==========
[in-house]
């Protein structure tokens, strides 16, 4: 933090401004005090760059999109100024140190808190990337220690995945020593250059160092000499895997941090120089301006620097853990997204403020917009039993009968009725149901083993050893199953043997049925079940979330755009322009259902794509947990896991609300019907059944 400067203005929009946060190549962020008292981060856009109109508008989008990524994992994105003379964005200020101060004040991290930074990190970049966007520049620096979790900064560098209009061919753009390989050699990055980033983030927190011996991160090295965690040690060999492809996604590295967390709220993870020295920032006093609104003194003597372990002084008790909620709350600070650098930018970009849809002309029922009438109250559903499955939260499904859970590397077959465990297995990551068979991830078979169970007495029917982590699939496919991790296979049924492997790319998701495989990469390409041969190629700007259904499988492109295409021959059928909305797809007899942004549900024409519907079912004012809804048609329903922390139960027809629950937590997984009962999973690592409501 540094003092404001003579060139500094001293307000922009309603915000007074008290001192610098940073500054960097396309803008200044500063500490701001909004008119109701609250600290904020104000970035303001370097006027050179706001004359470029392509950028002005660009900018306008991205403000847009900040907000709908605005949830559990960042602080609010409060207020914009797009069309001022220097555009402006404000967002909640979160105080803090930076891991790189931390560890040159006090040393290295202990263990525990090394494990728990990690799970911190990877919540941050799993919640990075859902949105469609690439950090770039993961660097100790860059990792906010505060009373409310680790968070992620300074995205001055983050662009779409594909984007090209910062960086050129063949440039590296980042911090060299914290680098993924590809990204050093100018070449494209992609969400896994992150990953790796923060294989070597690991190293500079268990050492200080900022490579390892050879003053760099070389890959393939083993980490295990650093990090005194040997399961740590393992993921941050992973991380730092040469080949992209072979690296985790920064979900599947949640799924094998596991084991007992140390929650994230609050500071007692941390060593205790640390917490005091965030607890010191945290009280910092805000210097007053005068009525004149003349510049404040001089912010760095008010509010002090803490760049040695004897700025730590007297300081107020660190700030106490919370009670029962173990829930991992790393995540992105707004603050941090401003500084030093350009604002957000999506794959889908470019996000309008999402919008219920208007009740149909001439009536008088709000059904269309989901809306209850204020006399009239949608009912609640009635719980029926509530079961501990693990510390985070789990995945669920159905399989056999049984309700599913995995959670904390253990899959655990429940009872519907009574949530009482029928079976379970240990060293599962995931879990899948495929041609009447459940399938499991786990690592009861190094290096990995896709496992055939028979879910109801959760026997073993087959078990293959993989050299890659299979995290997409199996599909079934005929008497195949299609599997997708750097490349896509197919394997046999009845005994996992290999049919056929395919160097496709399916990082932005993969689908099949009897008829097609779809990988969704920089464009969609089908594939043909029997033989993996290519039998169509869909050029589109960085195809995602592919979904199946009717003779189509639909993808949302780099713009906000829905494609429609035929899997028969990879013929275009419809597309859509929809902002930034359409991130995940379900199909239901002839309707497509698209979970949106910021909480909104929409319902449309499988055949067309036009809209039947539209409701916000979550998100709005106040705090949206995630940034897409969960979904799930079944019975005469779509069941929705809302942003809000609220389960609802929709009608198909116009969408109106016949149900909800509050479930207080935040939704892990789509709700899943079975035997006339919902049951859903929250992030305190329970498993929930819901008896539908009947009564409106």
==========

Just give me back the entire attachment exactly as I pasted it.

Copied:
[in-house]
């Protein structure tokens, strides 16, 4: 933090401004005090760059999109100024140190808190990337220690995945020593250059160092000499895997941090120089301006620097853990997204403020917009039993009968009725149901083993050893199953043997049925079940979330755009322009259902794509947990896991609300019907059944 400067203005929009946060190549962020008292981060856009109109508008989008990524994992994105003379964005200020101060004040991290930074990190970049966007520049620096979790900064560098209009061919753009390989050699990055980033983030927190011996991160090295965690040690060999492809996604590295967390709220993870020295920032006093609104003194003597372990002084008790909620709350600070650098930018970009849809002309029922009438109250559903499955939260499904859970590397077959465990297995990551068979991830078979169970007495029917982590699939496919991790296979049924492997790319998701495989990469390409041969190629700007259904499988492109295409021959059928909305797809007899942004549900024409519907079912004012809804048609329903922390139960027809629950937590997984009962999973690592409501 540094003092404001003579060139500094001293307000922009309603915000007074008290001192610098940073500054960097396309803008200044500063500490701001909004008119109701609250600290904020104000970035303001370097006027050179706001004359470029392509950028002005660009900018306008991205403000847009900040907000709908605005949830559990960042602080609010409060207020914009797009069309001022220097555009402006404000967002909640979160105080803090930076891991790189931390560890040159006090040393290295202990263990525990090394494990728990990690799970911190990877919540941050799993919640990075859902949105469609690439950090770039993961660097100790860059990792906010505060009373409310680790968070992620300074995205001055983050662009779409594909984007090209910062960086050129063949440039590296980042911090060299914290680098993924590809990204050093100018070449494209992609969400896994992150990953790796923060294989070597690991190293500079268990050492200080900022490579390892050879003053760099070389890959393939083993980490295990650093990090005194040997399961740590393992993921941050992973991380730092040469080949992209072979690296985790920064979900599947949640799924094998596991084991007992140390929650994230609050500071007692941390060593205790640390917490005091965030607890010191945290009280910092805000210097007053005068009525004149003349510049404040001089912010760095008010509010002090803490760049040695004897700025730590007297300081107020660190700030106490919370009670029962173990829930991992790393995540992105707004603050941090401003500084030093350009604002957000999506794959889908470019996000309008999402919008219920208007009740149909001439009536008088709000059904269309989901809306209850204020006399009239949608009912609640009635719980029926509530079961501990693990510390985070789990995945669920159905399989056999049984309700599913995995959670904390253990899959655990429940009872519907009574949530009482029928079976379970240990060293599962995931879990899948495929041609009447459940399938499991786990690592009861190094290096990995896709496992055939028979879910109801959760026997073993087959078990293959993989050299890659299979995290997409199996599909079934005929008497195949299609599997997708750097490349896509197919394997046999009845005994996992290999049919056929395919160097496709399916990082932005993969689908099949009897008829097609779809990988969704920089464009969609089908594939043909029997033989993996290519039998169509869909050029589109960085195809995602592919979904199946009717003779189509639909993808949302780099713009906000829905494609429609035929899997028969990879013929275009419809597309859509929809902002930034359409991130995940379900199909239901002839309707497509698209979970949106910021909480909104929409319902449309499988055949067309036009809209039947539209409701916000979550998100709005106040705090949206995630940034897409969960979904799930079944019975005469779509069941929705809302942003809000609220389960609802929709009608198909116009969408109106016949149900909800509050479930207080935040939704892990789509709700899943079975035997006339919902049951859903929250992030305190329970498993929930819901008896539908009947009564409106």